2

Which is right:

1.The dog is friendly to/with me.
2.My classmate is friendly to/with me.

How would I choose the right one.

  • 1
    You can be friends of someone, friends/friendly with someone or (feel) friendly towards someone. – Ronald Sole Jun 1 '18 at 20:45
  • Looks like it depends on if the preceding words are nouns or adjectives or adverbs. – Kentaro Tomono Jun 2 '18 at 10:29
2

I would start off by saying that you can be friends with someone, you can be friendly to someone, you can be a friend of someone, or you can be friendly towards someone. These all mean almost the same thing, which I'll get into.

"I'm friends with X" and "I'm a friend of X" both mean the same thing, that X is your friend and the relationship is mutual.

"I'm friendly with X" is similar in meaning, but more ambiguous, and doesn't imply as close of a relationship. You wouldn't say this about your best friends, you would say this about your coworker that you'd go out for some beers with after work in a group but probably not alone. You two aren't super close, but you have a positive relationship and really don't hate each other - you're friendly with each other.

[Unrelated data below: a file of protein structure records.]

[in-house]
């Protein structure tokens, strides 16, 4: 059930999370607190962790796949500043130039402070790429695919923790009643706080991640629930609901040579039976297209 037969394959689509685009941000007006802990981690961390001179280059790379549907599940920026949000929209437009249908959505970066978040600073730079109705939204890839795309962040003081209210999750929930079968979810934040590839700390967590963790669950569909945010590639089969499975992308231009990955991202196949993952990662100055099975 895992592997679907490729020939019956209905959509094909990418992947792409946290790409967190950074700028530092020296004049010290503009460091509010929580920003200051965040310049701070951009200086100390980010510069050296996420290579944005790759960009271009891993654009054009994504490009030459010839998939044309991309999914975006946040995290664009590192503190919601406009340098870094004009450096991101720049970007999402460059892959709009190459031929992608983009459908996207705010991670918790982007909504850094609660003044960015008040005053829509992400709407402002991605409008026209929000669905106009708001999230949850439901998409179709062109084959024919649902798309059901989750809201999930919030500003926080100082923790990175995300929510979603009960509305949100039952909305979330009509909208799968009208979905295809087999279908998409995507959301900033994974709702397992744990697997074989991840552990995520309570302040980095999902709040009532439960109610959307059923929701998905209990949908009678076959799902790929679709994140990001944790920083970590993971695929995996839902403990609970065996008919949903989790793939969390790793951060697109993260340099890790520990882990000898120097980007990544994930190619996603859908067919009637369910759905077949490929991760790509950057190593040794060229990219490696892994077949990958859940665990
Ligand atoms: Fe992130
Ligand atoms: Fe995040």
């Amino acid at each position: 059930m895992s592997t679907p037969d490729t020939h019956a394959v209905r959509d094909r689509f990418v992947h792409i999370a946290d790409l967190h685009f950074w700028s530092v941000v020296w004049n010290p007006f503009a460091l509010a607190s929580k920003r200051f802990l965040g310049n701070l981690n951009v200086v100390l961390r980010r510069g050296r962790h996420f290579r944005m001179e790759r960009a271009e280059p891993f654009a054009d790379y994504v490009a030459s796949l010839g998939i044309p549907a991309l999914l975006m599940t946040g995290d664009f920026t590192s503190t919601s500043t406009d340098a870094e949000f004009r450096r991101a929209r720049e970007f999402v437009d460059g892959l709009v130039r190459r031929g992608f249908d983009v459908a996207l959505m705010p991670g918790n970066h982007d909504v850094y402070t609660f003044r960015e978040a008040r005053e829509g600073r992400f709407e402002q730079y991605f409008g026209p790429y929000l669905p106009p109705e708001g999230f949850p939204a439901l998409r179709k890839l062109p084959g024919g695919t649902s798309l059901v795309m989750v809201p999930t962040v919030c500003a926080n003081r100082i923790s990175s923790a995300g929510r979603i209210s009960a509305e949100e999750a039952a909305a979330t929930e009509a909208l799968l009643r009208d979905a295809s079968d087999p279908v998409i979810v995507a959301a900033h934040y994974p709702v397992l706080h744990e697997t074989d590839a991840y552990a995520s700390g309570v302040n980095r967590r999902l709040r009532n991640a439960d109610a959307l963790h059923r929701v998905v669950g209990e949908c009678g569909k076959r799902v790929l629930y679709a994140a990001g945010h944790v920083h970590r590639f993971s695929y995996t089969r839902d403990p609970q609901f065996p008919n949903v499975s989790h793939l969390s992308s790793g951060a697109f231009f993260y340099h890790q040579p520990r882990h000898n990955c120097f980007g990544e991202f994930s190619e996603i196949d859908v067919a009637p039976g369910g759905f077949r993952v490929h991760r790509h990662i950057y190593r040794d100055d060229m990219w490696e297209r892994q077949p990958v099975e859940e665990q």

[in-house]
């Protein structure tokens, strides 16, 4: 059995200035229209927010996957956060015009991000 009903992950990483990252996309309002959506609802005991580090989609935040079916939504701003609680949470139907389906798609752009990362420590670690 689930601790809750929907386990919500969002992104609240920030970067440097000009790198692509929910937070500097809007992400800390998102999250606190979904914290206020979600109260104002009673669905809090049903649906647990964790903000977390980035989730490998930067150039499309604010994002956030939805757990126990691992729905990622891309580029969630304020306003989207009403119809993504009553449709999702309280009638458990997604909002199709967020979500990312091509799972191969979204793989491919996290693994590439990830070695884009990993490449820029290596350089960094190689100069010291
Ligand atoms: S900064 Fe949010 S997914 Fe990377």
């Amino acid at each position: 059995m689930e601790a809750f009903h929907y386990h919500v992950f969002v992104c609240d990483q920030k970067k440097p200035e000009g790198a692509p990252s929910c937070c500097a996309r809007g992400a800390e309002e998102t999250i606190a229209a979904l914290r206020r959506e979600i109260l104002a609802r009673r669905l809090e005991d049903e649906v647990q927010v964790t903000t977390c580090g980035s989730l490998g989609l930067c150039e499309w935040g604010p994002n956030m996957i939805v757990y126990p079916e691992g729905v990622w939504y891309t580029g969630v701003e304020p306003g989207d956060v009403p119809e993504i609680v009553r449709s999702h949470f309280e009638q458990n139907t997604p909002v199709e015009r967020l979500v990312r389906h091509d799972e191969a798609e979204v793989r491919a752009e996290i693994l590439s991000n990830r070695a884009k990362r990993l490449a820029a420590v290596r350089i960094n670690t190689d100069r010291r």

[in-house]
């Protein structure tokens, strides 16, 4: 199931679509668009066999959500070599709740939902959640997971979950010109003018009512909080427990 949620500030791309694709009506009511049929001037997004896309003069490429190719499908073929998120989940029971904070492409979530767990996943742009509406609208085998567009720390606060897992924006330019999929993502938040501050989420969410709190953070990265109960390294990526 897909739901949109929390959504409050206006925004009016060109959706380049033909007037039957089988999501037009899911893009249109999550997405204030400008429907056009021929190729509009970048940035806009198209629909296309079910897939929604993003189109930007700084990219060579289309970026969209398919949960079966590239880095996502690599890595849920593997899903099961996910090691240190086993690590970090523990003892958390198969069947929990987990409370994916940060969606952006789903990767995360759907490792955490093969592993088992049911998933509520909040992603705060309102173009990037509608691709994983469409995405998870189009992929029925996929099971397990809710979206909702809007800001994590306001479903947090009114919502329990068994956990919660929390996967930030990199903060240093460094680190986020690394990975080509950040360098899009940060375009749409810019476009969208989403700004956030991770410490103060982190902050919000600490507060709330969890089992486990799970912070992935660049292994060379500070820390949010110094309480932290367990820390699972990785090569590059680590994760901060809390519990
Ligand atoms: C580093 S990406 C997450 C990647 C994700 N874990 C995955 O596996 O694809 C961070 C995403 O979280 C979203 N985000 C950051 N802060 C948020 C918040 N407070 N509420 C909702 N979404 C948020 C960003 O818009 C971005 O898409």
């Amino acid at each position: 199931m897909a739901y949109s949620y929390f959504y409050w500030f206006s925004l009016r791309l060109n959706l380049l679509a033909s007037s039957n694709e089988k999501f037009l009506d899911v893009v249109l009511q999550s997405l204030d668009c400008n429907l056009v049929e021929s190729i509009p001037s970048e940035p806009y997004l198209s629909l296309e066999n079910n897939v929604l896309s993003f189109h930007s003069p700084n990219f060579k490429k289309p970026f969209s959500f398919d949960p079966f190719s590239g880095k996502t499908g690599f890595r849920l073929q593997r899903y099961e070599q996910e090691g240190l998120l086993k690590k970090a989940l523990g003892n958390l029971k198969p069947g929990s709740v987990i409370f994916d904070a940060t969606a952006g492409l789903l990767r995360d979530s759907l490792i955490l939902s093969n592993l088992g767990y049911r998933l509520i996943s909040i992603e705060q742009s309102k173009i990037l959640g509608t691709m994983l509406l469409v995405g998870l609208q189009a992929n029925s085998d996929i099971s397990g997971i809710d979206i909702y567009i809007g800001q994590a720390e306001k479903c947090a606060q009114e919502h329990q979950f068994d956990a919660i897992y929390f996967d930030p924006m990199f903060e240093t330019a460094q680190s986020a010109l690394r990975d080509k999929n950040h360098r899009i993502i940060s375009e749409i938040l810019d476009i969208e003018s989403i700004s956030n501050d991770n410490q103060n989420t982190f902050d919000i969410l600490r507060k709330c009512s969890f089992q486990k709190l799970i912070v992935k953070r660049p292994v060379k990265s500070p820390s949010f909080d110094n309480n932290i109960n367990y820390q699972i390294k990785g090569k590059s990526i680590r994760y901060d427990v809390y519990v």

Now, be careful using this term. to "get friendly with X" has a mild sexual connotation; it can mean flirting or more. If you told your friend to go "get friendly with" a girl at a bar, you're telling him to try and take her home. If some girls "got friendly with" the football team, it implies that they had sex.

The terms "being friendly towards X" and "being friendly to X" are usually equivalent. The relationship implied is even more ambiguous - we don't know whether or not the friendliness is reciprocated, just that someone's being nice to someone.

Again, there is a sexual connotation under the surface - if someone is "too friendly", that's a polite way too call them creepy or overly sexual. If someone's flirting too much with someone's wife, the husband would say that they were "too friendly" to his wife. If someone's being mildly creepy, "too friendly" can be used as well. Additionally, if I saw some guy making out with his girlfriend in public, I would say that they were "getting too friendly".

I hope this helps :D

  • Thank you very much. I understand it for people. What about dogs? - I think only "with" is right then, isn't it? – Helen Jun 2 '18 at 12:16

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